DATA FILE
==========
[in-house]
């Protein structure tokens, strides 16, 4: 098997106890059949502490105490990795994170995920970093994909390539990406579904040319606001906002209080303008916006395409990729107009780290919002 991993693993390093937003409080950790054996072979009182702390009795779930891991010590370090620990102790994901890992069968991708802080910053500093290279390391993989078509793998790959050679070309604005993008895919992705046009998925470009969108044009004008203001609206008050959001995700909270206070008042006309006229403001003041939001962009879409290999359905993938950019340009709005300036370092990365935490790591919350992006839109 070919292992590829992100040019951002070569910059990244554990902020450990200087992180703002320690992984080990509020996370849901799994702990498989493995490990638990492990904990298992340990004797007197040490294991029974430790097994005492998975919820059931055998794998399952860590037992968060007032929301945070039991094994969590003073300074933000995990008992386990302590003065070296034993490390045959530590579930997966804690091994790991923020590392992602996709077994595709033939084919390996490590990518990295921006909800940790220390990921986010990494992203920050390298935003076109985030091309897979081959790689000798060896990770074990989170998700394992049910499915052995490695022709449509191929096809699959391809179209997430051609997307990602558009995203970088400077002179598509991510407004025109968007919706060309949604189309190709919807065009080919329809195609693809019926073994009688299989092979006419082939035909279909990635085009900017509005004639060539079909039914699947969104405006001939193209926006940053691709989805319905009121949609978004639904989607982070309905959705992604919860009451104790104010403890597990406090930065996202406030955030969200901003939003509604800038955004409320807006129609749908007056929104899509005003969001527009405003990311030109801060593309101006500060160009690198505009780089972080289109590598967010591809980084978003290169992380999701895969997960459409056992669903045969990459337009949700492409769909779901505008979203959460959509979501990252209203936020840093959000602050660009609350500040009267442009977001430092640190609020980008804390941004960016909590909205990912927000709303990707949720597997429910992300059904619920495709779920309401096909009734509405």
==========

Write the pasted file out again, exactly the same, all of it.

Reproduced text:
[in-house]
């Protein structure tokens, strides 16, 4: 098997106890059949502490105490990795994170995920970093994909390539990406579904040319606001906002209080303008916006395409990729107009780290919002 991993693993390093937003409080950790054996072979009182702390009795779930891991010590370090620990102790994901890992069968991708802080910053500093290279390391993989078509793998790959050679070309604005993008895919992705046009998925470009969108044009004008203001609206008050959001995700909270206070008042006309006229403001003041939001962009879409290999359905993938950019340009709005300036370092990365935490790591919350992006839109 070919292992590829992100040019951002070569910059990244554990902020450990200087992180703002320690992984080990509020996370849901799994702990498989493995490990638990492990904990298992340990004797007197040490294991029974430790097994005492998975919820059931055998794998399952860590037992968060007032929301945070039991094994969590003073300074933000995990008992386990302590003065070296034993490390045959530590579930997966804690091994790991923020590392992602996709077994595709033939084919390996490590990518990295921006909800940790220390990921986010990494992203920050390298935003076109985030091309897979081959790689000798060896990770074990989170998700394992049910499915052995490695022709449509191929096809699959391809179209997430051609997307990602558009995203970088400077002179598509991510407004025109968007919706060309949604189309190709919807065009080919329809195609693809019926073994009688299989092979006419082939035909279909990635085009900017509005004639060539079909039914699947969104405006001939193209926006940053691709989805319905009121949609978004639904989607982070309905959705992604919860009451104790104010403890597990406090930065996202406030955030969200901003939003509604800038955004409320807006129609749908007056929104899509005003969001527009405003990311030109801060593309101006500060160009690198505009780089972080289109590598967010591809980084978003290169992380999701895969997960459409056992669903045969990459337009949700492409769909779901505008979203959460959509979501990252209203936020840093959000602050660009609350500040009267442009977001430092640190609020980008804390941004960016909590909205990912927000709303990707949720597997429910992300059904619920495709779920309401096909009734509405």